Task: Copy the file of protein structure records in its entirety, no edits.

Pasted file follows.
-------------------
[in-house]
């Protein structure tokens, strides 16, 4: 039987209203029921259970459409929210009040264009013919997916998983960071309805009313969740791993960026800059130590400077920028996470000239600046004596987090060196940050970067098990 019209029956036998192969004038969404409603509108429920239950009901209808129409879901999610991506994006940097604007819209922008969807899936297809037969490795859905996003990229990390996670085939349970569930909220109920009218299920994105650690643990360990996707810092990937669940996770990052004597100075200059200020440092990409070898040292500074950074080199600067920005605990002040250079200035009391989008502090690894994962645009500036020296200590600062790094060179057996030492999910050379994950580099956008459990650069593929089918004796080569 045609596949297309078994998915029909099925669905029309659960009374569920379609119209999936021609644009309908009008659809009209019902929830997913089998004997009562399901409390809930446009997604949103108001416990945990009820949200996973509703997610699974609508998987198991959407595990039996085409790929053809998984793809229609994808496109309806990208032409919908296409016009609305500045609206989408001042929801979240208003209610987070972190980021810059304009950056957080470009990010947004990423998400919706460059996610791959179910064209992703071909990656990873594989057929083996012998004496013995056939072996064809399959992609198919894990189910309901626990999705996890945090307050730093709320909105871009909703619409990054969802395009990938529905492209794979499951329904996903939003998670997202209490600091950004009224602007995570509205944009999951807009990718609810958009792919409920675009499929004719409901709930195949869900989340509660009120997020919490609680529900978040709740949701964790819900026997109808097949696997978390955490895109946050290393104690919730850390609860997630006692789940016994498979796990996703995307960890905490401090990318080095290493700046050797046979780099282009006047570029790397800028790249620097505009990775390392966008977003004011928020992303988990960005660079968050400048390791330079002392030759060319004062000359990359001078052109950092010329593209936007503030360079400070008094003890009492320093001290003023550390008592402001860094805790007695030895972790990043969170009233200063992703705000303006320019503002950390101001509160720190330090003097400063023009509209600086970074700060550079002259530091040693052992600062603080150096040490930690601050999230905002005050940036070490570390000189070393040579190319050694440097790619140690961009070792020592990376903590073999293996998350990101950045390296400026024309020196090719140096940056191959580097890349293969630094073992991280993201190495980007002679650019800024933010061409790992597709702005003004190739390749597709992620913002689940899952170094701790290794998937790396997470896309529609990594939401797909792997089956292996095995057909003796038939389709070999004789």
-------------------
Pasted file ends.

[in-house]
């Protein structure tokens, strides 16, 4: 039987209203029921259970459409929210009040264009013919997916998983960071309805009313969740791993960026800059130590400077920028996470000239600046004596987090060196940050970067098990 019209029956036998192969004038969404409603509108429920239950009901209808129409879901999610991506994006940097604007819209922008969807899936297809037969490795859905996003990229990390996670085939349970569930909220109920009218299920994105650690643990360990996707810092990937669940996770990052004597100075200059200020440092990409070898040292500074950074080199600067920005605990002040250079200035009391989008502090690894994962645009500036020296200590600062790094060179057996030492999910050379994950580099956008459990650069593929089918004796080569 045609596949297309078994998915029909099925669905029309659960009374569920379609119209999936021609644009309908009008659809009209019902929830997913089998004997009562399901409390809930446009997604949103108001416990945990009820949200996973509703997610699974609508998987198991959407595990039996085409790929053809998984793809229609994808496109309806990208032409919908296409016009609305500045609206989408001042929801979240208003209610987070972190980021810059304009950056957080470009990010947004990423998400919706460059996610791959179910064209992703071909990656990873594989057929083996012998004496013995056939072996064809399959992609198919894990189910309901626990999705996890945090307050730093709320909105871009909703619409990054969802395009990938529905492209794979499951329904996903939003998670997202209490600091950004009224602007995570509205944009999951807009990718609810958009792919409920675009499929004719409901709930195949869900989340509660009120997020919490609680529900978040709740949701964790819900026997109808097949696997978390955490895109946050290393104690919730850390609860997630006692789940016994498979796990996703995307960890905490401090990318080095290493700046050797046979780099282009006047570029790397800028790249620097505009990775390392966008977003004011928020992303988990960005660079968050400048390791330079002392030759060319004062000359990359001078052109950092010329593209936007503030360079400070008094003890009492320093001290003023550390008592402001860094805790007695030895972790990043969170009233200063992703705000303006320019503002950390101001509160720190330090003097400063023009509209600086970074700060550079002259530091040693052992600062603080150096040490930690601050999230905002005050940036070490570390000189070393040579190319050694440097790619140690961009070792020592990376903590073999293996998350990101950045390296400026024309020196090719140096940056191959580097890349293969630094073992991280993201190495980007002679650019800024933010061409790992597709702005003004190739390749597709992620913002689940899952170094701790290794998937790396997470896309529609990594939401797909792997089956292996095995057909003796038939389709070999004789």